As it relates to Ontario’s First Nations Cigarette Allocation System, some recommend restricting the amount of “allocation cigarettes” so it is more aligned with the legitimate smoking population of First Nations. Others will argue that the quota, however broadly interpreted, is not currently being followed anyway, and that refining the math does not lead to any real and meaningful progress.

Fortunately, the Ontario government is currently reviewing the cigarette allocation system wherein facilitators of an independent report recommend that Ontario initiate a forum, beginning with First Nations’ participants, to review and discuss the identified options in light of their respective key interests. While this dialogue may not yield perfect results, what is more uncertain is a tenable way forward without the participation of First Nations.

Federal and provincial policies
While law enforcement and other reports are clear in recognizing the significant criminal profit potential and threat posed by the illicit tobacco trade, there is a disconnect and disproportionate response in government decision making processes. Setting the provincial tax of tobacco products, for example, is not measured against those of neighbouring provinces but in response to individual provincial and territorial budget pressures. This allows a situation wherein the average retail cost of a carton of cigarettes could be $133 in Manitoba and $88 in Quebec – clearly presenting an attractive business proposition that is ripe for tax evasion.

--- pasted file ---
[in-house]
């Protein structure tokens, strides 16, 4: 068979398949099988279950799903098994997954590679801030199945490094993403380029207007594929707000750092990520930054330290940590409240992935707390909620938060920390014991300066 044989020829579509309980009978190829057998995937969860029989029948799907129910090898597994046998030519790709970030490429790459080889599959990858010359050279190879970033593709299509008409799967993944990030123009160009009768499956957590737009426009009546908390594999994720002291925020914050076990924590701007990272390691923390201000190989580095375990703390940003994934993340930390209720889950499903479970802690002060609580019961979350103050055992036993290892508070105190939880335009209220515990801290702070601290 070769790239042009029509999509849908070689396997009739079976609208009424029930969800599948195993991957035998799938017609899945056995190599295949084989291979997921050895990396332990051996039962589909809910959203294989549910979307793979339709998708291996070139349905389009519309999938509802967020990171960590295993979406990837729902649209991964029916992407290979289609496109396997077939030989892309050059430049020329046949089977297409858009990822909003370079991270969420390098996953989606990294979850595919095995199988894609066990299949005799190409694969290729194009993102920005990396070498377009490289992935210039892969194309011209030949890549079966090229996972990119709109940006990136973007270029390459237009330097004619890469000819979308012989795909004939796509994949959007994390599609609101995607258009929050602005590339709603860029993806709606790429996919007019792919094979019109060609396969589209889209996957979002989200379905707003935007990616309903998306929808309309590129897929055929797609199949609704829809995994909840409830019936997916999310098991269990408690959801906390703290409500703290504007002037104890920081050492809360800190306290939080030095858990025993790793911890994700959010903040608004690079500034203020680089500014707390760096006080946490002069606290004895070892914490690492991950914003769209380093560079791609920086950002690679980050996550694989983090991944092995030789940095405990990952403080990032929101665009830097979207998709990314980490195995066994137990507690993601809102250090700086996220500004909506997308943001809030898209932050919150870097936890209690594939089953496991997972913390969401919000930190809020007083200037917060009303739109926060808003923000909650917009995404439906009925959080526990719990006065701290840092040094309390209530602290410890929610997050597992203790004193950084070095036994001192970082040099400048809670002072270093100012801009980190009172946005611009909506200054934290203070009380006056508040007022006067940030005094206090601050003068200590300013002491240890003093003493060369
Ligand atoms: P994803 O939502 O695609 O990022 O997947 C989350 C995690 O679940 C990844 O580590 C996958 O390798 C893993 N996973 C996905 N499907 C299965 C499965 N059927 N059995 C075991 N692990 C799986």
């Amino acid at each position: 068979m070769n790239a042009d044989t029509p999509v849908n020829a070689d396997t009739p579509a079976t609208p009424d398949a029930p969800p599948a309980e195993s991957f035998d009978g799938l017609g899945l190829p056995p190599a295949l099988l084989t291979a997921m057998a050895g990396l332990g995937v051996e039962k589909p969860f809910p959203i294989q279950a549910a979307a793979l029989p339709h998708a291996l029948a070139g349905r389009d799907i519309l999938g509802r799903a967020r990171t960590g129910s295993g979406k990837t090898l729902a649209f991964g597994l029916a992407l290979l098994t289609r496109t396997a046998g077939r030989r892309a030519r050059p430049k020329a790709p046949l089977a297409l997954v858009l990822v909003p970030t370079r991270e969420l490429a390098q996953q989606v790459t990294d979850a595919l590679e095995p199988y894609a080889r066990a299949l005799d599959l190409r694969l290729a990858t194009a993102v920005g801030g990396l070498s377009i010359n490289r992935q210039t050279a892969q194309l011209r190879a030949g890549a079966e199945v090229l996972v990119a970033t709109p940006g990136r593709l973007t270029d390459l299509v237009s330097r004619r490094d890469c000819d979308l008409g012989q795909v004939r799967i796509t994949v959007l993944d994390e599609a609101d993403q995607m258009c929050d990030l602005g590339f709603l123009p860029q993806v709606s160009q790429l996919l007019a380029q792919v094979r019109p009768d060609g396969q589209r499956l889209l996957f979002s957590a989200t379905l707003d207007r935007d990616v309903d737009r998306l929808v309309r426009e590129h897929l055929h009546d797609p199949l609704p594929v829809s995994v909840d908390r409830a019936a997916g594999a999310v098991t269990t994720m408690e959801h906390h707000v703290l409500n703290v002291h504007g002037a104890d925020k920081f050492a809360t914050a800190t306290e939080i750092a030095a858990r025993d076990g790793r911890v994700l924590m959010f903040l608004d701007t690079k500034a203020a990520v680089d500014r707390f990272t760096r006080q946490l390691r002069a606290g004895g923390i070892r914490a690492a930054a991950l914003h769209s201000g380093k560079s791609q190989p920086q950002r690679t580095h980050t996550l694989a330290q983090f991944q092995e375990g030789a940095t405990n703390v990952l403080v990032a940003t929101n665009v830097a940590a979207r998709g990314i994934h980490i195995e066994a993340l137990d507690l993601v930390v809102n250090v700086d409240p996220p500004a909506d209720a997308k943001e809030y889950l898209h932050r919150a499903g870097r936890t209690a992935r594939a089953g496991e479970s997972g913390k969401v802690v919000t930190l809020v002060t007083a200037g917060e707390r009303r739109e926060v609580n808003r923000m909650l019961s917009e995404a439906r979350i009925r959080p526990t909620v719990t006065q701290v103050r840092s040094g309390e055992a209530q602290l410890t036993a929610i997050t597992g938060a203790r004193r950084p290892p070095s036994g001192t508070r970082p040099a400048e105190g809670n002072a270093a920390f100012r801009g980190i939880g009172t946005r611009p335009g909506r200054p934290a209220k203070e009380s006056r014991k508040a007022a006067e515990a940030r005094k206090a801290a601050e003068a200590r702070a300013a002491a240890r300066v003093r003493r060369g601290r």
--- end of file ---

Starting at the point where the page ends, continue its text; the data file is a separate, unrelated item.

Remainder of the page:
This penchant for navel gazing is also shared by the federal government. The Canada Revenue Agency appears singularly focused on protecting the integrity of federal assets and is unresponsive to the red flags being raised by law enforcement. They are equally catatonic to the interests of their provincial counterparts and to those of Canada’s international partners, who are struggling with contraband sourced from indigenous reserves in Canada (particularly the Southwest Ontario regions).

More accountability and scrutiny is needed as it relates to the CRA and its contributions towards eradicating contraband tobacco. In addition to a review of its polices and enforcement efforts regarding tobacco licensing, it should also explore the tracking and tracing of materials needed to manufacture cigarettes in Canada. By taking its mandate more seriously, the CRA would be assisting and better positioning provincial governments to oversee and enforce their own particular regional regulations.

Regulatory Oversight in Ontario